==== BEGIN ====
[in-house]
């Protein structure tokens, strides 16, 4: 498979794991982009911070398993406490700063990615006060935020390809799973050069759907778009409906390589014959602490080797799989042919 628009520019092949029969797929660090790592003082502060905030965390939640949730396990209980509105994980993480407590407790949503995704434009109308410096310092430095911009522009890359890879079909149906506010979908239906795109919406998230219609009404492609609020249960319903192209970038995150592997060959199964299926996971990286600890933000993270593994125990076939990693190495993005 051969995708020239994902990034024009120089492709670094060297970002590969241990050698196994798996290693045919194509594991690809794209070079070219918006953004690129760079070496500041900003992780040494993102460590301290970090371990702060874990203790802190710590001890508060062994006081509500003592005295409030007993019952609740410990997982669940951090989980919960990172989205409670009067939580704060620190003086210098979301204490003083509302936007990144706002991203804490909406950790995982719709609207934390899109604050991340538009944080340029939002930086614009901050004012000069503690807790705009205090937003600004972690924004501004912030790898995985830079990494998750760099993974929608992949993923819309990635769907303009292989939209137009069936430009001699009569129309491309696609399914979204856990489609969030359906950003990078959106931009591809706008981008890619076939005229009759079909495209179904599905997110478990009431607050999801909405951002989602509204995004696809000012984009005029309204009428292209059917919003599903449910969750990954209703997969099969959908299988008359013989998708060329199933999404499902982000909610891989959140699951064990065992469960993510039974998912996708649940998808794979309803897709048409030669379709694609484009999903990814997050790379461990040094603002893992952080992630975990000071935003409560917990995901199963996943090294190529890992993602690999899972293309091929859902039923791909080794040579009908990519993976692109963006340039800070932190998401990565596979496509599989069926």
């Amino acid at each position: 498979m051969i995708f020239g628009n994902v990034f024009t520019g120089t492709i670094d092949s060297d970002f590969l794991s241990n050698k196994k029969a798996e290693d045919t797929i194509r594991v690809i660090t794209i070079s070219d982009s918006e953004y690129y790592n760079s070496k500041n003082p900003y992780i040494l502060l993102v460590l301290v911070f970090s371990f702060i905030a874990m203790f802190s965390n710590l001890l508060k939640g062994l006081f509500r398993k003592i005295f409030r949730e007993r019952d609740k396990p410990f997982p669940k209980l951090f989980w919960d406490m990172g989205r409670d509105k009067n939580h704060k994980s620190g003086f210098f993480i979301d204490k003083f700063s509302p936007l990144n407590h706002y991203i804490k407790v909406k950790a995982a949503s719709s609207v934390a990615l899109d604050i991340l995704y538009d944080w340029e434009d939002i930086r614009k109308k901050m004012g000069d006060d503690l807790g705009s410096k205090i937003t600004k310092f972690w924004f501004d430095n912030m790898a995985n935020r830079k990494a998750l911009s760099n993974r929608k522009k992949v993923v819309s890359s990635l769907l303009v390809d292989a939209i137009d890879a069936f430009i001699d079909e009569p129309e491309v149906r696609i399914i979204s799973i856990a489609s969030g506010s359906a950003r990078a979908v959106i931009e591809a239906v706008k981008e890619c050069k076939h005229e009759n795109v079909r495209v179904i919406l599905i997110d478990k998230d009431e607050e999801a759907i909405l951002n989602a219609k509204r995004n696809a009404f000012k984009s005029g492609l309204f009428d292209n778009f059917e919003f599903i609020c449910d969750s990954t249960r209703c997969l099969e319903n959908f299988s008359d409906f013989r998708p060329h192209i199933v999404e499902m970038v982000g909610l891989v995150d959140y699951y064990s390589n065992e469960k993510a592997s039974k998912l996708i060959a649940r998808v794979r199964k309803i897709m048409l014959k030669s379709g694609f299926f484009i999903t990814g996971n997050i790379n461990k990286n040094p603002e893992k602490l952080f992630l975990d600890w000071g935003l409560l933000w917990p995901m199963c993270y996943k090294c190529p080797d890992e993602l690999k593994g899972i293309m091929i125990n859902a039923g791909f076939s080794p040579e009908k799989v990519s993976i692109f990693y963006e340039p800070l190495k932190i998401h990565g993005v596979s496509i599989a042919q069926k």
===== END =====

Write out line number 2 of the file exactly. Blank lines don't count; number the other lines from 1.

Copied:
């Protein structure tokens, strides 16, 4: 498979794991982009911070398993406490700063990615006060935020390809799973050069759907778009409906390589014959602490080797799989042919 628009520019092949029969797929660090790592003082502060905030965390939640949730396990209980509105994980993480407590407790949503995704434009109308410096310092430095911009522009890359890879079909149906506010979908239906795109919406998230219609009404492609609020249960319903192209970038995150592997060959199964299926996971990286600890933000993270593994125990076939990693190495993005 051969995708020239994902990034024009120089492709670094060297970002590969241990050698196994798996290693045919194509594991690809794209070079070219918006953004690129760079070496500041900003992780040494993102460590301290970090371990702060874990203790802190710590001890508060062994006081509500003592005295409030007993019952609740410990997982669940951090989980919960990172989205409670009067939580704060620190003086210098979301204490003083509302936007990144706002991203804490909406950790995982719709609207934390899109604050991340538009944080340029939002930086614009901050004012000069503690807790705009205090937003600004972690924004501004912030790898995985830079990494998750760099993974929608992949993923819309990635769907303009292989939209137009069936430009001699009569129309491309696609399914979204856990489609969030359906950003990078959106931009591809706008981008890619076939005229009759079909495209179904599905997110478990009431607050999801909405951002989602509204995004696809000012984009005029309204009428292209059917919003599903449910969750990954209703997969099969959908299988008359013989998708060329199933999404499902982000909610891989959140699951064990065992469960993510039974998912996708649940998808794979309803897709048409030669379709694609484009999903990814997050790379461990040094603002893992952080992630975990000071935003409560917990995901199963996943090294190529890992993602690999899972293309091929859902039923791909080794040579009908990519993976692109963006340039800070932190998401990565596979496509599989069926």